Nutritional Value of Rat Meat
The current knowledge of the yield and nutritional (proximate and fatty acid) composition of meat derived from African ungulates, camelidae, rodents, ratites and reptiles is reviewed. Although most of the species discussed give low cholesterol levels consistent with their low meat lipid contents, the tegu lizard gives a very low level (18.2 mg/100 g tissue). The fatty acid profiles of the various species all have low saturated fatty acids and high polyunsaturated fatty acids resulting in favourable saturated to polyunsaturated fatty acid ratios. Although the springbok, camel, ostrich and crocodile are marketed and exported to sophisticated markets, the rodents are the species that show most promise in becoming large commercial commodities. Not only is their meat desirable and nutritional, but they are also highly adaptable to extensive and intensive production systems.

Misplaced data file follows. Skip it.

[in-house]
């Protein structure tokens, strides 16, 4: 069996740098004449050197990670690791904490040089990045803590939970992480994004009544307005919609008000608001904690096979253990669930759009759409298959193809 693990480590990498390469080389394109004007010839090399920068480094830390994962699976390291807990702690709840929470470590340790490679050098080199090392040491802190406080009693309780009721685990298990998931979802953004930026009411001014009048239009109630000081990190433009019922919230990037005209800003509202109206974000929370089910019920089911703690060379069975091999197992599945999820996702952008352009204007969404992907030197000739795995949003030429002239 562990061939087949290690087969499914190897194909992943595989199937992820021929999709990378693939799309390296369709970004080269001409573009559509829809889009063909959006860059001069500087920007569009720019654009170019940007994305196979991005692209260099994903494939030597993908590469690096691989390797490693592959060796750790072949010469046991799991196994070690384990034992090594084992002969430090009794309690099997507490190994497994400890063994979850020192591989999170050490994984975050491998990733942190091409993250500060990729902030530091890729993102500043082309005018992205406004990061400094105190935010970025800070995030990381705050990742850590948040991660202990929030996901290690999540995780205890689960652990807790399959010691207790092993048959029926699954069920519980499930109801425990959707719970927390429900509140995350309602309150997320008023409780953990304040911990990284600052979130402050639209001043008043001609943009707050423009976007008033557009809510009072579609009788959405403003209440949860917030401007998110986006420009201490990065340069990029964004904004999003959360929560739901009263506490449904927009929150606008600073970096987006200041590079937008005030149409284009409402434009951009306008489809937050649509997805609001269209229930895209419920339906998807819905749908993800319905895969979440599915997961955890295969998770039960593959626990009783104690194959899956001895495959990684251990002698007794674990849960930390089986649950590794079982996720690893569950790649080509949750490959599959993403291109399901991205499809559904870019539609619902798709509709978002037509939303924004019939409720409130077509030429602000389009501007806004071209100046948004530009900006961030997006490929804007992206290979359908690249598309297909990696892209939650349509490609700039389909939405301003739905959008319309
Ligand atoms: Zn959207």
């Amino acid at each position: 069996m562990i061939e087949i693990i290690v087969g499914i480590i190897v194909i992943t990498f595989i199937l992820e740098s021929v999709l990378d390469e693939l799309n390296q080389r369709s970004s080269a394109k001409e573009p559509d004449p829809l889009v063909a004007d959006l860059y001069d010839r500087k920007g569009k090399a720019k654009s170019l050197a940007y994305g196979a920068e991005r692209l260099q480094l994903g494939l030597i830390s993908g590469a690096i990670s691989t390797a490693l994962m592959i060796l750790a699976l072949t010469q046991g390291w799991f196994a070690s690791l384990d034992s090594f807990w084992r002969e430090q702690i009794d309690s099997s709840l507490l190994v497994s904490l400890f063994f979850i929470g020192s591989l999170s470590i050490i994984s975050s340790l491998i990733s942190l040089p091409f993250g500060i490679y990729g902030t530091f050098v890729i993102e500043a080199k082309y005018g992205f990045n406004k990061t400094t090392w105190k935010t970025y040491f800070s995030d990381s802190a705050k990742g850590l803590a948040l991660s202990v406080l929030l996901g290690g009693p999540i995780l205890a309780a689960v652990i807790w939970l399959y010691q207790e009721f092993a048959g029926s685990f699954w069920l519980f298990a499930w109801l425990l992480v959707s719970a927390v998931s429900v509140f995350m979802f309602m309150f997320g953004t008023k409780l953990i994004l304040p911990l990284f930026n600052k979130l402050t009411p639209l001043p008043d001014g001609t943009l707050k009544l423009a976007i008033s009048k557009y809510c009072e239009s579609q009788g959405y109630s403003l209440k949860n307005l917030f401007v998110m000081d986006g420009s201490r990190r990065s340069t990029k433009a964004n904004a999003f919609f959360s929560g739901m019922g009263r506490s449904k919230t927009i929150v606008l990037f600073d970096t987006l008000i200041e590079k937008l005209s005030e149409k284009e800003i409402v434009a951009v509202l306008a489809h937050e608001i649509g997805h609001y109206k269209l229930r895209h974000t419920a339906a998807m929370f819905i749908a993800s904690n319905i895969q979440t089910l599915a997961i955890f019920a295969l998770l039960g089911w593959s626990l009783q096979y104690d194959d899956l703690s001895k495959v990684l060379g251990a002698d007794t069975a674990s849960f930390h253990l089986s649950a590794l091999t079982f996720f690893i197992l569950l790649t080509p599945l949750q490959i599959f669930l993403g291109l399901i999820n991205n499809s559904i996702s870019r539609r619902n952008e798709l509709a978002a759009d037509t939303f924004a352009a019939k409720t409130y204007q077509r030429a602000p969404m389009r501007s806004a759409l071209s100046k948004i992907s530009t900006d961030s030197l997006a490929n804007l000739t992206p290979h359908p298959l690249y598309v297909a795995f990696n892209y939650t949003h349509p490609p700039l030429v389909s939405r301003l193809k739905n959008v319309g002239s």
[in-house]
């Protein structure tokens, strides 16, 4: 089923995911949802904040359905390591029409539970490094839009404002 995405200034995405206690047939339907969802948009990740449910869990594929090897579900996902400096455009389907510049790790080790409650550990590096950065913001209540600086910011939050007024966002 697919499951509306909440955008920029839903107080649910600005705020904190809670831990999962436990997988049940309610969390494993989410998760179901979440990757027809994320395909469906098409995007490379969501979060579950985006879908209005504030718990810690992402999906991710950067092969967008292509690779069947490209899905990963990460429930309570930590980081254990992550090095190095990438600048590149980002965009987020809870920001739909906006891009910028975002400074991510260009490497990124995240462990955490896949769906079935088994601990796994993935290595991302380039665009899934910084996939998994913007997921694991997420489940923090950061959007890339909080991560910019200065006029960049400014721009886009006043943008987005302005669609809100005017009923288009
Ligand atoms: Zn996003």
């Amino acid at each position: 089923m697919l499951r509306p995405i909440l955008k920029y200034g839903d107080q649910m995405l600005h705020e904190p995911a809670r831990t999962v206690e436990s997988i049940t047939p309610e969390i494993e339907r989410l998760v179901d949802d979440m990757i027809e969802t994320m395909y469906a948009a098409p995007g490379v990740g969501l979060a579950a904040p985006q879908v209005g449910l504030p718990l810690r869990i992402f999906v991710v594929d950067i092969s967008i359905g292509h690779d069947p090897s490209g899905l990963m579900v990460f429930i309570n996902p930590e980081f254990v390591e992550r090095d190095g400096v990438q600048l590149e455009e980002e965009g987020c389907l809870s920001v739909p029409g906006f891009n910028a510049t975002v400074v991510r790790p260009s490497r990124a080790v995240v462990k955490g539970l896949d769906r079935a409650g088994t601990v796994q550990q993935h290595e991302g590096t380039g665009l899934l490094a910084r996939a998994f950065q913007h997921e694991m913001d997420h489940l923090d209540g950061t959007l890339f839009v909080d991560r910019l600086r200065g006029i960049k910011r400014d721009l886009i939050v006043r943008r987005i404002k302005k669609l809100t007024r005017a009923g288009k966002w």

The yield and nutritional value of meat from African ungulates, camelidae, rodents, ratites and reptiles
L.C. Hoffman, Stellenbosch University, Private Bag XI, Matieland 7602, South Africa
This website has a comparision of nutrient composition of different animals.
Nutrient Composition of Whole Vertebrate Prey (Excluding fish)
Prepared By: Ellen S. Dierenfeld, PhD, Heather L. Alcorn, BS, and Krista L. Jacobsen, MS – 2002.
In January 2008, the rocketing price of more conventional meats due to bird flu quarantines and world oil prices doubled the market price of rat meat in Cambodia. Rats are just another source of white meat protein.
Cambodians in certain provinces have long caught rats as a protein source when rodent numbers reach a peak during the rice harvest and enjoy the meat roasted or dried as a snack while drinking.